Assessing Assessment?

The appalling legacy of “assessment” goes on and on and on. This “frank discussion” at a recent WASC conference is a classic bit of “too little, too late.”

I’m someone keenly interested in the organizational aspects of higher education, especially in questions of how we know we are being as effective and as productive as the world needs us to be. But for most of my career I’ve watched millions of person-dollars squandered on misguided efforts to “document” and “measure” learning. Alongside that I’ve watched the erosion of the intellectual integrity of institutions and individuals as they winked and went through the motions of methods they knew (or should have known) were bogus and would never produce actionable, valid knowledge. We watched as individual faculty members sold their souls for small stipends or to keep on the good side of a dean who might have input into their tenure or promotion case. And those of us who dared to apply our professional training to point out the inanity of the methodological manure being sold to us endured being dressed down for not being team players or having our commitment to students questioned by arrogant small-minded assessment consultants.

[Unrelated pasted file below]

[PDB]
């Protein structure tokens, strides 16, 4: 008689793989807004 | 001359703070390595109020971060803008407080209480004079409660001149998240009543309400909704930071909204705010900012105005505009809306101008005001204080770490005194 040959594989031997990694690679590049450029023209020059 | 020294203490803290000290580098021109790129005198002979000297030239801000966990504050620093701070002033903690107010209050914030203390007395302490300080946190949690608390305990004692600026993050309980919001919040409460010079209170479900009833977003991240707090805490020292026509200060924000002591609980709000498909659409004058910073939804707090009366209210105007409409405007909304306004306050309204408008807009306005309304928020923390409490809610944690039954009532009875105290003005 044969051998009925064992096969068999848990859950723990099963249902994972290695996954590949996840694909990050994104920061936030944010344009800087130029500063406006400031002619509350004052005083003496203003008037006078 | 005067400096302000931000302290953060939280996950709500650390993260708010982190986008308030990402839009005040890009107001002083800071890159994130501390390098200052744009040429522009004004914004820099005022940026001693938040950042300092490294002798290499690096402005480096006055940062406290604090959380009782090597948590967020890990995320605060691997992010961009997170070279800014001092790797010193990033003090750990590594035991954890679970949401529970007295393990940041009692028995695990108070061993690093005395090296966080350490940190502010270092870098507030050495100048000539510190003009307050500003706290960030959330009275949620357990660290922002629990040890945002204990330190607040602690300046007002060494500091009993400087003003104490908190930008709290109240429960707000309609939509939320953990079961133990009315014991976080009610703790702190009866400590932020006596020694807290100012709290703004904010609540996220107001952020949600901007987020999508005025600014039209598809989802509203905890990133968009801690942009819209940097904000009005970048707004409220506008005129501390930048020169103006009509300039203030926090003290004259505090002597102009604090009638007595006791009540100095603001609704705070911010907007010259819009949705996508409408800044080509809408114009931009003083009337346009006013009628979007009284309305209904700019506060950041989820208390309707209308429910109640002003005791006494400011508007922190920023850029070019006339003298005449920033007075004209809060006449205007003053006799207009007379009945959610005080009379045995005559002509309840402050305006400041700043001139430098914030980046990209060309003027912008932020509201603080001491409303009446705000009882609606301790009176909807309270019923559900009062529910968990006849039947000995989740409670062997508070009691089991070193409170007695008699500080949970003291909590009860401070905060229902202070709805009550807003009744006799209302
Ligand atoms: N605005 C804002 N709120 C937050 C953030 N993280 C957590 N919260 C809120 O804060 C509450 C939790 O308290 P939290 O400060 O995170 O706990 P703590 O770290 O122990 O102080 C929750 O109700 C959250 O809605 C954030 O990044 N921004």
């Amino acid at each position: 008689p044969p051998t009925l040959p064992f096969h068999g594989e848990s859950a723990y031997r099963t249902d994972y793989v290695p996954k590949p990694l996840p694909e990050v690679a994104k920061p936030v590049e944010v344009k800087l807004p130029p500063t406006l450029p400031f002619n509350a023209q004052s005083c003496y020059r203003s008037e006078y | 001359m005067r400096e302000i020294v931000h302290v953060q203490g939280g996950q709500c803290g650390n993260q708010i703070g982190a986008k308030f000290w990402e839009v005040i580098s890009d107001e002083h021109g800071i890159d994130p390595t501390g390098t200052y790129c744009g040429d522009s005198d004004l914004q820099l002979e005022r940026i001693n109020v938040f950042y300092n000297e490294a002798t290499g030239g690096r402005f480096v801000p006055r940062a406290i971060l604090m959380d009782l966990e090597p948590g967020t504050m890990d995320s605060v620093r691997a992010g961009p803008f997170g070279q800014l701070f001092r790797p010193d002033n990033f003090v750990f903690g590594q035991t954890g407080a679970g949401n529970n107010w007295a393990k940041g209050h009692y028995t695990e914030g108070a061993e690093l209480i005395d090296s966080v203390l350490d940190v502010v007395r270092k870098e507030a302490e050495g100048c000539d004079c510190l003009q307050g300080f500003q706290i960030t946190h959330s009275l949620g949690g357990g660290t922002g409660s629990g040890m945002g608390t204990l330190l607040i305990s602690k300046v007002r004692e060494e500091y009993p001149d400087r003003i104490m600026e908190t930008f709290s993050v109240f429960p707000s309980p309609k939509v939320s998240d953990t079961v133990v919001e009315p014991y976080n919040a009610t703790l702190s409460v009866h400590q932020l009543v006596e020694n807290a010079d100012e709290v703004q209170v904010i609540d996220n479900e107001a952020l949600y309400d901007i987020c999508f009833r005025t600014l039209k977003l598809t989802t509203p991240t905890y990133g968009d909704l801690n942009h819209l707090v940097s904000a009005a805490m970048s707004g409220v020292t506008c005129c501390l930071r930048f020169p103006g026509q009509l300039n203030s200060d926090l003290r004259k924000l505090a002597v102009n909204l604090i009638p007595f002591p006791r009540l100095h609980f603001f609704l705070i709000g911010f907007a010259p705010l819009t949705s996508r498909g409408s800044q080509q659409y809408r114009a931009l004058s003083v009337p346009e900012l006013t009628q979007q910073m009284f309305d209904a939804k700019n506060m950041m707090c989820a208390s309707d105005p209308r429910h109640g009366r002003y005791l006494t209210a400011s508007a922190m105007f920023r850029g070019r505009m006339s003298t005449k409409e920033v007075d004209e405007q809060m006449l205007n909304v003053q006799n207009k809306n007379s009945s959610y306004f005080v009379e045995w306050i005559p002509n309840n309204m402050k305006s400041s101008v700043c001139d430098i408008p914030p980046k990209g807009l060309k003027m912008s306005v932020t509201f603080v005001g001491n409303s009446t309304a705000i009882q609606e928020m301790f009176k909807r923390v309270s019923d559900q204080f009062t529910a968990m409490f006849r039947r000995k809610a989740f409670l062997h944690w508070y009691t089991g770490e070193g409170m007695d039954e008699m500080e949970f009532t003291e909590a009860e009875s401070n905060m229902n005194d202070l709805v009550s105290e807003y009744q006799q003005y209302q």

A real underlying pathology exposed by the ongoing assessment debacle is the monopoly power of the accreditation agencies. For the last two decades they ranted about accountability in higher education – the one standard they would never have to meet. The hypocrisy of agencies like WASC being immune to serious criticism should be an embarrassment to people who care about higher education.

The simple move of forcing national education accreditation agencies to compete rather than allowing them to enjoy geography-based monopolies would do more for higher education than a thousand conference presentations from people who live off the problem rather than for its solution.